followed by a period of quick uplift and seismic activity, that the
stage of Lake Warren was one of comparative stability of the land,
and, lastly, that the draining of Lake Warren was followed by a second
period of rapid uplift and earthquake disturbance. The strongly marked
hinge lines, additional to the initial one indicated for the Algonquin
beaches in the profiles by Goldthwait from the west shore of Lake
Michigan, when considered in the light of this northeasterly migration
of the still earlier hinge line in the southern district, are best
explained through the assumption of a succession of quick recoveries of
the crust by uplift, separated by periods of relative stability, and
brought on by the removal in turn of the ice burden from successive
blocks of the shell which are separated by the several hinge lines
(Fig. 375).

The elaborate study of erosion in the outlet of Lake Agassiz had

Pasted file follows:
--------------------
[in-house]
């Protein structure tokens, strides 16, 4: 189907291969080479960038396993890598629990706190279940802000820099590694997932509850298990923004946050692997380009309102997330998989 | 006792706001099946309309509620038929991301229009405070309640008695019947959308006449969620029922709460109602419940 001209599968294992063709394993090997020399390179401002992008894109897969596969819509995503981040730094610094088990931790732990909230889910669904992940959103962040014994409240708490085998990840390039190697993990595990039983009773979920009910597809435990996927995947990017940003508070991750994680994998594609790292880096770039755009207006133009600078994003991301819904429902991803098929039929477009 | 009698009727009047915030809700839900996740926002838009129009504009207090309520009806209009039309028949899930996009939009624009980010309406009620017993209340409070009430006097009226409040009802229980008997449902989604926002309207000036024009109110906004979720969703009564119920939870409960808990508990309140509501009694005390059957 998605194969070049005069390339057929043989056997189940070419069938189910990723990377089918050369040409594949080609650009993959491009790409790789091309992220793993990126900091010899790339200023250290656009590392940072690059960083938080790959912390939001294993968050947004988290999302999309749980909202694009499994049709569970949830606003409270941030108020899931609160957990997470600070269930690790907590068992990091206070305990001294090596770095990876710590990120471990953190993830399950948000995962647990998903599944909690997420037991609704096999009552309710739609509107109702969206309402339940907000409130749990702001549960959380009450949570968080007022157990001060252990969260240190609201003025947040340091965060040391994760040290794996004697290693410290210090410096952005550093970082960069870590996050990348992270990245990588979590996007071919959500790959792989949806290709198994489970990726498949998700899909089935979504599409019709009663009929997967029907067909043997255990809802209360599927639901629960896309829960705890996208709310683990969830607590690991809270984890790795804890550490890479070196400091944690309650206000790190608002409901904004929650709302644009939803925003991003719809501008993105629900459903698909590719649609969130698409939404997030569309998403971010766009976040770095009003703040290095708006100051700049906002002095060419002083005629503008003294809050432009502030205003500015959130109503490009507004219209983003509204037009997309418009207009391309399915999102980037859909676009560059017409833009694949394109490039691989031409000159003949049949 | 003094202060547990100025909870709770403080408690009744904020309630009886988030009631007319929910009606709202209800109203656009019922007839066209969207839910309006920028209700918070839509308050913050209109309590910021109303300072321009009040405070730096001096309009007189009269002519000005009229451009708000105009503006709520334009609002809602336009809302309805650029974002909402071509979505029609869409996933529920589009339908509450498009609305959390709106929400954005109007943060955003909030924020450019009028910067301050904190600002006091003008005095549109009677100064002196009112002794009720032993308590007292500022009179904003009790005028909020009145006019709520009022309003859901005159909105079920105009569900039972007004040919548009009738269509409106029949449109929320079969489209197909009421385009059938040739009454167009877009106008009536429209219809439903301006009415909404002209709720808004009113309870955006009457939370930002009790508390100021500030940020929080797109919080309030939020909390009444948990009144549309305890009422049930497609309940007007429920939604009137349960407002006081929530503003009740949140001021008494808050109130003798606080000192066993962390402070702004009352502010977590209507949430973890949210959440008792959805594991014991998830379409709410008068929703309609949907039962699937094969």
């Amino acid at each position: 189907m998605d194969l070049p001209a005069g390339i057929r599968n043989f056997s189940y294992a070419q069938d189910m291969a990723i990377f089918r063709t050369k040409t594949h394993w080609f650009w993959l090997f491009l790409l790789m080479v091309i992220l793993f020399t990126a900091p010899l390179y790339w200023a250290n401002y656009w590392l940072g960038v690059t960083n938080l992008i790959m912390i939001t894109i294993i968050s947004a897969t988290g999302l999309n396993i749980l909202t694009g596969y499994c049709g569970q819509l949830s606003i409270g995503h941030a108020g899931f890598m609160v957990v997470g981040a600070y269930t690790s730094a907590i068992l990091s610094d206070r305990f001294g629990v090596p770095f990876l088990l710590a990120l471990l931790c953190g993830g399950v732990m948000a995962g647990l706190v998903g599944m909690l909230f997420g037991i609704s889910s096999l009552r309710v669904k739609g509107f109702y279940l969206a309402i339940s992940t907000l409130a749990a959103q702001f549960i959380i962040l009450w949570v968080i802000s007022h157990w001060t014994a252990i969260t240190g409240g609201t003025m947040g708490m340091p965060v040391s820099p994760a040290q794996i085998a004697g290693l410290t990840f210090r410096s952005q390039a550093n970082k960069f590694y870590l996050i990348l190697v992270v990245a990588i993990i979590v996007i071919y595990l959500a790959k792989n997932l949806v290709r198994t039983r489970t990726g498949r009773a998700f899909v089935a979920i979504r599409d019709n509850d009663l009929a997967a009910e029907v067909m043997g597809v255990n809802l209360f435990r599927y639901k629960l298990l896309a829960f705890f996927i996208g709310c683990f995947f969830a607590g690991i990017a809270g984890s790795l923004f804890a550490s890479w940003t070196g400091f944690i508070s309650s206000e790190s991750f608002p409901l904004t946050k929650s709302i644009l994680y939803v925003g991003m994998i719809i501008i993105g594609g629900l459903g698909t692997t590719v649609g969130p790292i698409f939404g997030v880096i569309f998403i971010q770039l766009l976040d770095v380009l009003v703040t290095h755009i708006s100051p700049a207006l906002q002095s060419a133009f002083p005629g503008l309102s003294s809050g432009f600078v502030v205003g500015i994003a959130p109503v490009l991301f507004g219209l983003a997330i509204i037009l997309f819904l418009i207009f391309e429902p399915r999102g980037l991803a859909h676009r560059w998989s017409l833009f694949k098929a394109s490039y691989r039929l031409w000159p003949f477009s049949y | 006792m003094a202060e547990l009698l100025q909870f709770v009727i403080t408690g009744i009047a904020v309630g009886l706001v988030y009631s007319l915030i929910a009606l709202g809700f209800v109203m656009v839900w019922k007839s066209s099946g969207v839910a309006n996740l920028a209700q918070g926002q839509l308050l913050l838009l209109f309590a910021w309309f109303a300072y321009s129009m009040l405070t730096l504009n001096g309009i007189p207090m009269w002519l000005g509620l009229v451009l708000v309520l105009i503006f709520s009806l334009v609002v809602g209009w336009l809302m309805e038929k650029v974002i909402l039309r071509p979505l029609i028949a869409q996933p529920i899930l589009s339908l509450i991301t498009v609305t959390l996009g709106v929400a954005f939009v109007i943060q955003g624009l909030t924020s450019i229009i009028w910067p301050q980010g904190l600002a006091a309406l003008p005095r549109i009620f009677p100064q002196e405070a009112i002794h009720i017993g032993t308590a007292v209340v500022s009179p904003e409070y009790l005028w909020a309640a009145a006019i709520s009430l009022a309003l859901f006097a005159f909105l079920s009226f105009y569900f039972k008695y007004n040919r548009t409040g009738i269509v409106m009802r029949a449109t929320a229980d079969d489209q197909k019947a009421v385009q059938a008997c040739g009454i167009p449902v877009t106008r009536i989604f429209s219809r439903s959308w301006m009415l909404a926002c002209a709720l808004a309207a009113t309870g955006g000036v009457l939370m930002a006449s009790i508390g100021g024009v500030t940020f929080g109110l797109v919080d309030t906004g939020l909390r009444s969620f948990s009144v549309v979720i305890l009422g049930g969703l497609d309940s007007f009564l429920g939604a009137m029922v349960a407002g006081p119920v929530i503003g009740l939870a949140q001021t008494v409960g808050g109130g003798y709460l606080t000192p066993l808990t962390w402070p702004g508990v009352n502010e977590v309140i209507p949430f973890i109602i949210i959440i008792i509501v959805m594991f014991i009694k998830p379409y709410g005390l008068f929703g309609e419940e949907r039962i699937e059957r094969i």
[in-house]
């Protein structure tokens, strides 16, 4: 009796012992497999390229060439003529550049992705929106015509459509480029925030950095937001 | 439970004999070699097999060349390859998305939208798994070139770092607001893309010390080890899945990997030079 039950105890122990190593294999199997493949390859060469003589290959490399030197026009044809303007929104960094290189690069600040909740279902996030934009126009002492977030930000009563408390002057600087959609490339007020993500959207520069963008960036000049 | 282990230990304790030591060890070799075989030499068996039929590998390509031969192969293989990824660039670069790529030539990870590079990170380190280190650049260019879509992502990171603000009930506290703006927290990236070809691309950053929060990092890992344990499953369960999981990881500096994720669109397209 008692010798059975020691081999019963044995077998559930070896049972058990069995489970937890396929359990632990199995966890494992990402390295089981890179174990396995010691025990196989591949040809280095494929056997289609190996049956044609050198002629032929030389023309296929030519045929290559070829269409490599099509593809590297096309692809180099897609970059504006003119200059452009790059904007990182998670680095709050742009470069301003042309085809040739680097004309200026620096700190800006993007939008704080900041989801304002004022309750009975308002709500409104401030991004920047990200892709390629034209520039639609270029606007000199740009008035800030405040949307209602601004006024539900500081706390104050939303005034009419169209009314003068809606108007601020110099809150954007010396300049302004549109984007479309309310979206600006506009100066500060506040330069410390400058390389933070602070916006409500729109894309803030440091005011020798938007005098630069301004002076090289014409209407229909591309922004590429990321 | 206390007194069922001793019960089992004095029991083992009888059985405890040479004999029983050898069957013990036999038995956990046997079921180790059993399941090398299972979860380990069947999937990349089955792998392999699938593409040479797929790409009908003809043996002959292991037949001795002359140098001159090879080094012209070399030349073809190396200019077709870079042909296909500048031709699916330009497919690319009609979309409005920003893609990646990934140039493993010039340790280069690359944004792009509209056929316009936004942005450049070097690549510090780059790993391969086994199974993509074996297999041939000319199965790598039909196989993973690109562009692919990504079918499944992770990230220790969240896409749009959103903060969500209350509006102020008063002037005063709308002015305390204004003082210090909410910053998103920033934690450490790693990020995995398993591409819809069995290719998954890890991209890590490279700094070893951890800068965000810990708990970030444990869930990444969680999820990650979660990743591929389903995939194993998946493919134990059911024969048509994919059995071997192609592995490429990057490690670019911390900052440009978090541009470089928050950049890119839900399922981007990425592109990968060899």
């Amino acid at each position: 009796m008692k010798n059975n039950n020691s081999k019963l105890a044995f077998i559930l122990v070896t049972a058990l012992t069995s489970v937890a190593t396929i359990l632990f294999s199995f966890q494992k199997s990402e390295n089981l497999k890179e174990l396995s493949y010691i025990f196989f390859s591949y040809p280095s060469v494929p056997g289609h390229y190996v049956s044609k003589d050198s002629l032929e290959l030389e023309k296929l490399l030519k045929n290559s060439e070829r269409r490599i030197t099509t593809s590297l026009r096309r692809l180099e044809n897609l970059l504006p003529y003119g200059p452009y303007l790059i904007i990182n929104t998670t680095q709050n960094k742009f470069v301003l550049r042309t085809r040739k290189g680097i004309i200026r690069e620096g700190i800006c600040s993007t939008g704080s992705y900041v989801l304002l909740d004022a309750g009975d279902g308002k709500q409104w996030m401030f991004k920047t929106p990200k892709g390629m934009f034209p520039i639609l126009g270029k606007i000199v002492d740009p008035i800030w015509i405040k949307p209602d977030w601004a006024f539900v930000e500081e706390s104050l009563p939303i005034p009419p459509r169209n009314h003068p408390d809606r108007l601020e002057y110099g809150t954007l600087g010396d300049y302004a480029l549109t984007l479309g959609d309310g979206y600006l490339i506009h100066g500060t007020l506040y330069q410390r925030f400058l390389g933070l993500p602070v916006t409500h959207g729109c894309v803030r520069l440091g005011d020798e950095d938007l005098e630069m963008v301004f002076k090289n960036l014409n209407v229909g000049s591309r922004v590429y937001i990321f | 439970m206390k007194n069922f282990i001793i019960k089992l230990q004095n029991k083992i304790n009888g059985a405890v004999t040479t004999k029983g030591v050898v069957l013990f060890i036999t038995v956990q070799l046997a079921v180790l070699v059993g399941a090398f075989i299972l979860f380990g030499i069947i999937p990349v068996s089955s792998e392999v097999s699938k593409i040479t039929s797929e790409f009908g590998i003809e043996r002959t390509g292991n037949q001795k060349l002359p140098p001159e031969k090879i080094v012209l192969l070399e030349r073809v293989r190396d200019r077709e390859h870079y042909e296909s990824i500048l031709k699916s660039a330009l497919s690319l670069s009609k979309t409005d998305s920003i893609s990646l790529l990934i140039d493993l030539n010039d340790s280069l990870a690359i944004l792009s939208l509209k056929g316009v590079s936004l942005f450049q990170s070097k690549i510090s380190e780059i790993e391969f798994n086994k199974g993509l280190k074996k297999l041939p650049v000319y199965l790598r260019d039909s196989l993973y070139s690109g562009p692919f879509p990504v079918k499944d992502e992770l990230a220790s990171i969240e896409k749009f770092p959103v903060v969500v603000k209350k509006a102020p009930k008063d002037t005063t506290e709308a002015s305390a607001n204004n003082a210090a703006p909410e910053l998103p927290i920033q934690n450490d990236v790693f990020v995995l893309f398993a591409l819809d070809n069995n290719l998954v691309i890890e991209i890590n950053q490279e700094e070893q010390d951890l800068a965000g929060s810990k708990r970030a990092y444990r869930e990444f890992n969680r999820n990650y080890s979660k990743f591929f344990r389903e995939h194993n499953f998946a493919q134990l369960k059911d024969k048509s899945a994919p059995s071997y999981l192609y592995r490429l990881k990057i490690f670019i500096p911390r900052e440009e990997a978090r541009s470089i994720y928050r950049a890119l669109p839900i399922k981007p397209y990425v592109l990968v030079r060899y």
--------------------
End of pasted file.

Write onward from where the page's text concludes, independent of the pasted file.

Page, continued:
indicated identical interruptions in the up-canting process for that
basin.


=Future consequences of the continued uptilt within the lake
region.=—One of the most distinguished of American geologists, Dr.
G. K. Gilbert, in order to determine whether the uptilt revealed by
canted beach lines is still in progress, carried out an elaborate
study upon the gauge records preserved at the various gauging stations
about the Great Lakes. Upon the basis of these studies, he concluded
that the uplift continues, that the axes of equal uplift (isobases)
take their course about fifteen degrees north of west, so that the
lines of greatest uptilt should be perpendicular to this direction,
or fifteen degrees east of north. He further believed that the basin
was undergoing an up-cant in the simple manner of a trap door, the
hinge of which lay to the southward of Chicago, and the study of the
gauge records led him to believe that “the rate of change is such
that the two ends of a line one hundred miles long and lying in a
south-southwest direction are relatively displaced four tenths of a
foot in one hundred years.”


=Gilbert’s prophecy of a future outlet of the Great Lakes to the
Mississippi.=—The _natural_ rock sill, over which the waters of Lake
Chicago once flowed to the Mississippi, is to-day but eight feet above
the common mean level of Lakes Michigan and Huron, and if the tilting